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Replacing #1018 Battery Temp Sensors

PostPosted: Tue Jun 09, 2015 10:12 pm
by SWar
I have an older APC system from the late 80's. all the markings on the regulator have worn / fallen off so I can't really tell you what the model number is. However, it was installed in 1989 and I believe it's an ESAHM system as it's almost identical to the item in the advertisement.

You can see the attached photos for a description of the regulator components.
regulator 1.JPG
regulator 1.JPG (127.83 KiB) Viewed 5186 times

regulator 2.JPG
regulator 2.JPG (85.5 KiB) Viewed 5186 times

I recently acquired the boat and replaced our batteries on the advice of our surveyor. In doing so the battery sensors associated with the APC system simply disintegrated when we removed them. Since changing the batteries our charging system is no longer working properly and I believe it's a consequence of my crimping a new connector on the sensor wires as opposed to replacing them with new sensor lugs.

Looking through your documentation ( I believe I'd need a sensor wire #1018 however it appears you don't make them anymore.
Would it be possible to get this working again with #2018? Are there any other considerations I have to make if I were to go this route?

The original system worked beautifully so I'm reluctant to upgrade more than I need to.

Re: Replacing #1018 Battery Temp Sensors

PostPosted: Wed Jun 10, 2015 3:11 pm
by Coulomb
Yes, that's an old 3-Step Regulator. It will not work without the temperature sensor in line from the battery.

You can get a $50 discount on a new NS2 Regulator. Contact Ruth at .... for more information.

Re: Replacing #1018 Battery Temp Sensors

PostPosted: Wed Jun 10, 2015 5:03 pm
by SWar
Thanks for the information.

Will the NS2 just replace the existing regulator? That is, a 1:1 swap that will work with all the other components?
I believe the other black-box component is an alternator current sensor (or something like that). Presumably that is still required and the ESAHM will not be impacted by the NS2.


Re: Replacing #1018 Battery Temp Sensors

PostPosted: Wed Jun 10, 2015 5:50 pm
by Coulomb
The NS2 will replace the 3-Step. Remove the wires from the 3-Step and put into the NS2 terminal block according to their function.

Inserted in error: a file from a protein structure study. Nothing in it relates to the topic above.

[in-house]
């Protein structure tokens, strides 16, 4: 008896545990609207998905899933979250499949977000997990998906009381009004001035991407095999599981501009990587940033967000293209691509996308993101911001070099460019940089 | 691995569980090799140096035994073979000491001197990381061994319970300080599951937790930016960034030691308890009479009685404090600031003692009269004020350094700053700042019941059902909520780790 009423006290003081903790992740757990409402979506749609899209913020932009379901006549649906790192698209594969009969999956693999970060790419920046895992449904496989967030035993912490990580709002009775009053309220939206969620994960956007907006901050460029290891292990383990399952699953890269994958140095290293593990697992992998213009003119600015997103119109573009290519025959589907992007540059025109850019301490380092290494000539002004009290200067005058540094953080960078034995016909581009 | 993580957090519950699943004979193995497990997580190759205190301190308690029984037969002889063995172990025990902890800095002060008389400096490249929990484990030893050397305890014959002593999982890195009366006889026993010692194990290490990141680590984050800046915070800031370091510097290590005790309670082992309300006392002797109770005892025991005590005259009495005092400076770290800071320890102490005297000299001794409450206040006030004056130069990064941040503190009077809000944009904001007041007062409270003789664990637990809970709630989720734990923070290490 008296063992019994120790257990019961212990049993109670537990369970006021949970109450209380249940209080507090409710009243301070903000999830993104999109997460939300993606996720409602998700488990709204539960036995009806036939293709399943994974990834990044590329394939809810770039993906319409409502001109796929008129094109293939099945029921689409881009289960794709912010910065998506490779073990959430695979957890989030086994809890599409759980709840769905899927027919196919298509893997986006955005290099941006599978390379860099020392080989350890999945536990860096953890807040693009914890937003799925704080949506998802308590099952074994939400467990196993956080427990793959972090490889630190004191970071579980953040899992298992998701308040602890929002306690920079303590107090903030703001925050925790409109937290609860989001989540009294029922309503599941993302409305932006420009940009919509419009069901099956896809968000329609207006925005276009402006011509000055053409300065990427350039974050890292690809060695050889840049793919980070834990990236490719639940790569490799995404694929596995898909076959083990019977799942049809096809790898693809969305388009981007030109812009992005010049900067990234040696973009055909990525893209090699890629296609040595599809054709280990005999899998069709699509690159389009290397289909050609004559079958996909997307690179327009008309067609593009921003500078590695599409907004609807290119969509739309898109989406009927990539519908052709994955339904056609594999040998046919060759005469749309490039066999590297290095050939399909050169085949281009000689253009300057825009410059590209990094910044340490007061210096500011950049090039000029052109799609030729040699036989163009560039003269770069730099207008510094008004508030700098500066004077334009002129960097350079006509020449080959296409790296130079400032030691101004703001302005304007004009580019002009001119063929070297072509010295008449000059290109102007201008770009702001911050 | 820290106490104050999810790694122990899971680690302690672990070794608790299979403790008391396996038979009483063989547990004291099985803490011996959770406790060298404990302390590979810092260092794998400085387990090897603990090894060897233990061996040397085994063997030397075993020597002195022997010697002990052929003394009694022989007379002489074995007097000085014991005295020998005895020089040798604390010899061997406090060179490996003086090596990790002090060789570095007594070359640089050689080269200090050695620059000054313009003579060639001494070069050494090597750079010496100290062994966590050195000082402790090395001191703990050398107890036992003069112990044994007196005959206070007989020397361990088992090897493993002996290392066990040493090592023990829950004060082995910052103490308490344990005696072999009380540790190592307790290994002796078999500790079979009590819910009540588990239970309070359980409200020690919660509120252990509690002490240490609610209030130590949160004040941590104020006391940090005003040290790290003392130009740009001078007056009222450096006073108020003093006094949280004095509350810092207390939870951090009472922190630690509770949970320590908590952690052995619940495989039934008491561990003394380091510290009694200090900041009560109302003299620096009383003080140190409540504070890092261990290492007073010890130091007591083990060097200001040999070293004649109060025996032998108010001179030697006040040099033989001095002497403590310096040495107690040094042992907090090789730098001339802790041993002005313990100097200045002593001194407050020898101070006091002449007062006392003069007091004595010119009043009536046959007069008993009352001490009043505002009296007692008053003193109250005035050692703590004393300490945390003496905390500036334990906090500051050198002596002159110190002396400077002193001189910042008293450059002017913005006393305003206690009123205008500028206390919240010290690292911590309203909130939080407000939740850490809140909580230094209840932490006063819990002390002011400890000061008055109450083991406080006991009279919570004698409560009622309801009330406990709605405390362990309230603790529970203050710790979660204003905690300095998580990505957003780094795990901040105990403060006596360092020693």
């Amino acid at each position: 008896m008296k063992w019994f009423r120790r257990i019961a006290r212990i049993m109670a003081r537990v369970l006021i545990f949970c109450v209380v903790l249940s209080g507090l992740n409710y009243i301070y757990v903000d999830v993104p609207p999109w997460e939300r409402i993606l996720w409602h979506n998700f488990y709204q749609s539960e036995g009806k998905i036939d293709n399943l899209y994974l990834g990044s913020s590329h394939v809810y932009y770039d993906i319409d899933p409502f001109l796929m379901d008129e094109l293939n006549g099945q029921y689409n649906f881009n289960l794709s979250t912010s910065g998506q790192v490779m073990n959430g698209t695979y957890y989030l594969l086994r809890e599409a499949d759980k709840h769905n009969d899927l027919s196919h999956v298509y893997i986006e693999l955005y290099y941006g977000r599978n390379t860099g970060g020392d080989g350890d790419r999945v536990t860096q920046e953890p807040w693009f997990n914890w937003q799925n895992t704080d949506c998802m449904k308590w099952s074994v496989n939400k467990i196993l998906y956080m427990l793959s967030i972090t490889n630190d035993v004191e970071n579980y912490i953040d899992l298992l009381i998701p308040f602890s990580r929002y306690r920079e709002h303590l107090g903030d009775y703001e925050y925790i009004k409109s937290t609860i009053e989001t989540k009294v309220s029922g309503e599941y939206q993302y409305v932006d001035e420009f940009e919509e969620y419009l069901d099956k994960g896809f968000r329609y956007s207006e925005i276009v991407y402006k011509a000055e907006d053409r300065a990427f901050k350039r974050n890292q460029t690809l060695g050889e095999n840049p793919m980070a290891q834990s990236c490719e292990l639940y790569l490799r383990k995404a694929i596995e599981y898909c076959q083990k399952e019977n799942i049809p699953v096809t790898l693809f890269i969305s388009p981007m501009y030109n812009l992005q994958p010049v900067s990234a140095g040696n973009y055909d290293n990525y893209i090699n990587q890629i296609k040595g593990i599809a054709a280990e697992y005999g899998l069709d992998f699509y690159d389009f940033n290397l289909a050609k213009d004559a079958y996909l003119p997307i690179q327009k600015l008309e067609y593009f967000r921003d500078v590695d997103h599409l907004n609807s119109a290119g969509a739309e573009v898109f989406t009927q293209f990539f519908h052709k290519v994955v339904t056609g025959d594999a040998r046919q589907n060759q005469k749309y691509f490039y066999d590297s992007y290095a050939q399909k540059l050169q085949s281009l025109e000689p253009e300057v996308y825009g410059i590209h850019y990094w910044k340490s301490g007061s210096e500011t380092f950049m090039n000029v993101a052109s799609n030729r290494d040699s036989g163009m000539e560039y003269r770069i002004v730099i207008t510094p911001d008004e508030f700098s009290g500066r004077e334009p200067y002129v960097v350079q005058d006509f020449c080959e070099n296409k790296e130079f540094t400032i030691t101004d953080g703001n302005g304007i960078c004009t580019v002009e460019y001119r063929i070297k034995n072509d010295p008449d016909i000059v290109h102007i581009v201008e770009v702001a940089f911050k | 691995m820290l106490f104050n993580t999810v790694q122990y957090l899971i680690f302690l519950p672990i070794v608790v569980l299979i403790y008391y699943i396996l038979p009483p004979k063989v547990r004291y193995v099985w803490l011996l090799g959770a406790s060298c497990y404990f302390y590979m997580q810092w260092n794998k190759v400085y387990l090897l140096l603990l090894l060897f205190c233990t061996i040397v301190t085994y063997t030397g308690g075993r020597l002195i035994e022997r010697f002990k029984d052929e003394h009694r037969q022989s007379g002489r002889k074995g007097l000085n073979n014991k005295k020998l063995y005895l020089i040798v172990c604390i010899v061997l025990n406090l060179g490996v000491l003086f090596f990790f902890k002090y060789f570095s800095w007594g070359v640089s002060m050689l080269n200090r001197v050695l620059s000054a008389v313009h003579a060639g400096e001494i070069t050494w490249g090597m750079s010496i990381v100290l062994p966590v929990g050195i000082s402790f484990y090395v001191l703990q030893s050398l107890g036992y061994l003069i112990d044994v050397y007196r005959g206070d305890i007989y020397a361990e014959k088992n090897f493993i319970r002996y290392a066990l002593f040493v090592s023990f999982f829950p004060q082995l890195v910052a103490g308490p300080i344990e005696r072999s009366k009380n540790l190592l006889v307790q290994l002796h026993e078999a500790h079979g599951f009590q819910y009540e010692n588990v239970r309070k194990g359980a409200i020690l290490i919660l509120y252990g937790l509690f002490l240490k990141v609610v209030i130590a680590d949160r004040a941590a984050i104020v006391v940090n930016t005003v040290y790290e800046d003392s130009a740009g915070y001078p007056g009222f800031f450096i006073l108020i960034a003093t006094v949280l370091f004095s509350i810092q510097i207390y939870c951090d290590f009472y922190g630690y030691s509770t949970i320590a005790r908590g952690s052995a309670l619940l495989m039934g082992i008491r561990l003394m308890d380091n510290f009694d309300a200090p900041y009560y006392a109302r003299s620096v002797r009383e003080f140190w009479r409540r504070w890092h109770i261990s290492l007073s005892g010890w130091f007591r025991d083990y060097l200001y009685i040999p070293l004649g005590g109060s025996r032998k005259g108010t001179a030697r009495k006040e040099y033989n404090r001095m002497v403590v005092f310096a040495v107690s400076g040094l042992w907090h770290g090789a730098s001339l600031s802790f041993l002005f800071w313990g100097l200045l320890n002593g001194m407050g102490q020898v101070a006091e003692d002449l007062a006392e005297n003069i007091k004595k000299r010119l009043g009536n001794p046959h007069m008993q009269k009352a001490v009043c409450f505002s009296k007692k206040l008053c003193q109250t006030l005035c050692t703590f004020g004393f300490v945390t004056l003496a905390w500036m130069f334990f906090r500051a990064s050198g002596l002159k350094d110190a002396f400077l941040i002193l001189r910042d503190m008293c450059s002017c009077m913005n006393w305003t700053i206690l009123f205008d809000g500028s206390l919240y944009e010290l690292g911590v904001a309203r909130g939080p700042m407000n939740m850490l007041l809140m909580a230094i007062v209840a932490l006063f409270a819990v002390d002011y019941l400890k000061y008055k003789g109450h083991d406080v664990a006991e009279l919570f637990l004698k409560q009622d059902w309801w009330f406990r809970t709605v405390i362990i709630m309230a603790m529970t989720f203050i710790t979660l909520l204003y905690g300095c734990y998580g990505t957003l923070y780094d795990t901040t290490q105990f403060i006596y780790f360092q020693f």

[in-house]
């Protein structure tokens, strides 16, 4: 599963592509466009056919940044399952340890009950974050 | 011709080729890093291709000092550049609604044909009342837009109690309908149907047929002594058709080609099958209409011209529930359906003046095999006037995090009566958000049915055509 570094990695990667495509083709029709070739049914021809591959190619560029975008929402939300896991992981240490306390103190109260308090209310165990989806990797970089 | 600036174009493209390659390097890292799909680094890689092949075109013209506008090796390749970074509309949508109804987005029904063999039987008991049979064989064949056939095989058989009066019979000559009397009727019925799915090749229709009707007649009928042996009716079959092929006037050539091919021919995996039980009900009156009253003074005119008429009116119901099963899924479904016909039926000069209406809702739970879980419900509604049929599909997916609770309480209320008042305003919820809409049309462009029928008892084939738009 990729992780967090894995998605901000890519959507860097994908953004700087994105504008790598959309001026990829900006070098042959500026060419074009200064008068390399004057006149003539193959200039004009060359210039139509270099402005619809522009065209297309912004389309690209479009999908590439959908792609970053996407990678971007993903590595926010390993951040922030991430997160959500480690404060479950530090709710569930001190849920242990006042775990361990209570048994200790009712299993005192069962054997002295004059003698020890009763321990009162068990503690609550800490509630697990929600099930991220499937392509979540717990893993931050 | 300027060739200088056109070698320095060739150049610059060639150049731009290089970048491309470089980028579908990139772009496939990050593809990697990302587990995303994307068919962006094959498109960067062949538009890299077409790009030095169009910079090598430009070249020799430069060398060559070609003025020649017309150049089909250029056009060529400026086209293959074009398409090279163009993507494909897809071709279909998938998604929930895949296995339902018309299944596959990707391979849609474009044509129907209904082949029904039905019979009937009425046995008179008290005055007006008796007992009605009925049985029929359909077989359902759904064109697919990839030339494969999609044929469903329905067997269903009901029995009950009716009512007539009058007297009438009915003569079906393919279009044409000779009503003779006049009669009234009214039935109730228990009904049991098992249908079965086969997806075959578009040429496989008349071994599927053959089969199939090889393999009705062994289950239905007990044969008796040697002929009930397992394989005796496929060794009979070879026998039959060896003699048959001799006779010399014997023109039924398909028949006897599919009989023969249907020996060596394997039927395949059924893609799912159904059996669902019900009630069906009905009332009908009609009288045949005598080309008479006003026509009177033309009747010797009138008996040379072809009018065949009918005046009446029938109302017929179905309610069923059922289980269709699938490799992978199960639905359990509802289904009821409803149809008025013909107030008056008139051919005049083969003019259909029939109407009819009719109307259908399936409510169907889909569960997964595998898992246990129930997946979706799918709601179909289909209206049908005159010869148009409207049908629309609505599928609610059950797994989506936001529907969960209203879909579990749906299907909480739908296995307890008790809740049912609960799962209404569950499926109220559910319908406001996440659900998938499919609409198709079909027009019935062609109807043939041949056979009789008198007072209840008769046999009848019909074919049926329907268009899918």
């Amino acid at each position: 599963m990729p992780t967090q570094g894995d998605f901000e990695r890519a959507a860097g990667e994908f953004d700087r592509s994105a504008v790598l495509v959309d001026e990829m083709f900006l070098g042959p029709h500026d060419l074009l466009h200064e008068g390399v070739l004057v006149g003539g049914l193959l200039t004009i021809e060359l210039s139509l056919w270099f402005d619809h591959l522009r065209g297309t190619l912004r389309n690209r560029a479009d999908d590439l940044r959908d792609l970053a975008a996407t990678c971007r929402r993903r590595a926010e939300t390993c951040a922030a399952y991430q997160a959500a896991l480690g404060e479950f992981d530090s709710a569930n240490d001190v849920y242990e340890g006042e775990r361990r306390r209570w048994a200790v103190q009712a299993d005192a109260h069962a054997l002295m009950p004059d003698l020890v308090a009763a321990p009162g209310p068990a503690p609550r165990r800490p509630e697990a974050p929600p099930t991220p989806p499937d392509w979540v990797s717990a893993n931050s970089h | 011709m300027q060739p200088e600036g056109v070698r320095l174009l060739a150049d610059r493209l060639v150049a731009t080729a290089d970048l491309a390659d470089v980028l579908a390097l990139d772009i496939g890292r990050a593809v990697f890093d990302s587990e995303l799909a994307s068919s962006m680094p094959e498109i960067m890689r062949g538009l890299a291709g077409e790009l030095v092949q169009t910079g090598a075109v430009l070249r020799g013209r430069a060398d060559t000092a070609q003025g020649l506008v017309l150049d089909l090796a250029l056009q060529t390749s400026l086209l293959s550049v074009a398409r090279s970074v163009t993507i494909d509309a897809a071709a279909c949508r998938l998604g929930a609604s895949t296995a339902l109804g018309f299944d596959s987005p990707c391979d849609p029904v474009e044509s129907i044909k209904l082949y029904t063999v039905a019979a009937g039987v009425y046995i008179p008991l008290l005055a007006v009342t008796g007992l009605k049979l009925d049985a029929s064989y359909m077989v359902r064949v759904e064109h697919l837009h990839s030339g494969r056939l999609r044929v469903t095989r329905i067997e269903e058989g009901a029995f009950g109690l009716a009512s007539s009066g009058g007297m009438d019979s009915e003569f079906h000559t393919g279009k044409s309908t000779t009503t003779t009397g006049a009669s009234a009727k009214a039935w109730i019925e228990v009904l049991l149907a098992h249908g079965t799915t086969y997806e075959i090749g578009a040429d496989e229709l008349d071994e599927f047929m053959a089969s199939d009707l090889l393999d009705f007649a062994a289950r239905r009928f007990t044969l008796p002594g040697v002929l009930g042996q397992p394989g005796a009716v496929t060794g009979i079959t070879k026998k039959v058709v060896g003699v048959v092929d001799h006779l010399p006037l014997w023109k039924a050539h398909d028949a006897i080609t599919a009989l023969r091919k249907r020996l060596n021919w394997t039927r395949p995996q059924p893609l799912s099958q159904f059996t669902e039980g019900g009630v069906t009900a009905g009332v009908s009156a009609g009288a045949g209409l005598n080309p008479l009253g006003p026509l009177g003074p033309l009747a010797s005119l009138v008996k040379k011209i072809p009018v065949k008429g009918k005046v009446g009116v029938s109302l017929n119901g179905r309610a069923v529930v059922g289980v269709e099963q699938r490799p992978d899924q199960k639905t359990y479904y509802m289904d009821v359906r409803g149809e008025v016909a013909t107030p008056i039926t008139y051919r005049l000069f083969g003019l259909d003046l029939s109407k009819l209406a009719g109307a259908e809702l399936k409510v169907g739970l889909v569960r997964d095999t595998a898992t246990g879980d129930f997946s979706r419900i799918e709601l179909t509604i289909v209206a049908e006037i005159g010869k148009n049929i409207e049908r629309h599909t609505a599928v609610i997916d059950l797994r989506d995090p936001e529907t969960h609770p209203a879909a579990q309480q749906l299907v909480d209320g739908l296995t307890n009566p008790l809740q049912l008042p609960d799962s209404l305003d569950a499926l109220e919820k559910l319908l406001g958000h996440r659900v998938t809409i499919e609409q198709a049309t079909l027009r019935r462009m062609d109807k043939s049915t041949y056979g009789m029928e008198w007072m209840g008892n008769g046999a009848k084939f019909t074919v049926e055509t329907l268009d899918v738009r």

The NS2 will not change anything regarding the Alternator Current Sensor or ESAHM.

Re: Replacing #1018 Battery Temp Sensors

PostPosted: Tue Jun 16, 2015 10:15 pm
by SWar
I was just about to order an NS2 but noticed it only comes with one Battery Sensor. I have 2 200 Ah batteries which serve as my house bank. My current regulator had a #1018 sensor on each battery each feeding into a single input in the regulator. The NS2 wiring diagram only shows one house battery and a starter battery. Does the NS2 support my current house battery set up? That is, can I put a temp sensor on each battery and input them both into the NS2 regulator?

If the NS2 can accommodate the same set-up as my current ample power regulator. I assume I'll have to purchase an extra battery sensor but will I also need to purchase the twisted pair wire?


Re: Replacing #1018 Battery Temp Sensors

PostPosted: Thu Jun 18, 2015 8:30 am
by SWar
Does this question fall into the can't read / won't read category? Usually questions get answered quite quickly on the forum.

I have read the installation docs for NS2 and can't find an explicit answer to my question. If it's a matter of reading the correct documents I'm happy to do so, I just haven't found any that confirm I'm able to wire two house batteries up with the NS2. Nor have I found a similar question / answer on the forum.

I'd like to purchase an NS2 regulator as soon as possible but I just need to confirm it will support the two house battery system I have and that I do indeed have to purchase and additional temp sensor etc.


Re: Replacing #1018 Battery Temp Sensors

PostPosted: Thu Jun 18, 2015 11:41 am
by Coulomb
The NS2 is designed to work with one house bank, which is the best system configuration.

Here is the background information.

Here are instructions for converting from a two bank system. It's a little dated but still useful.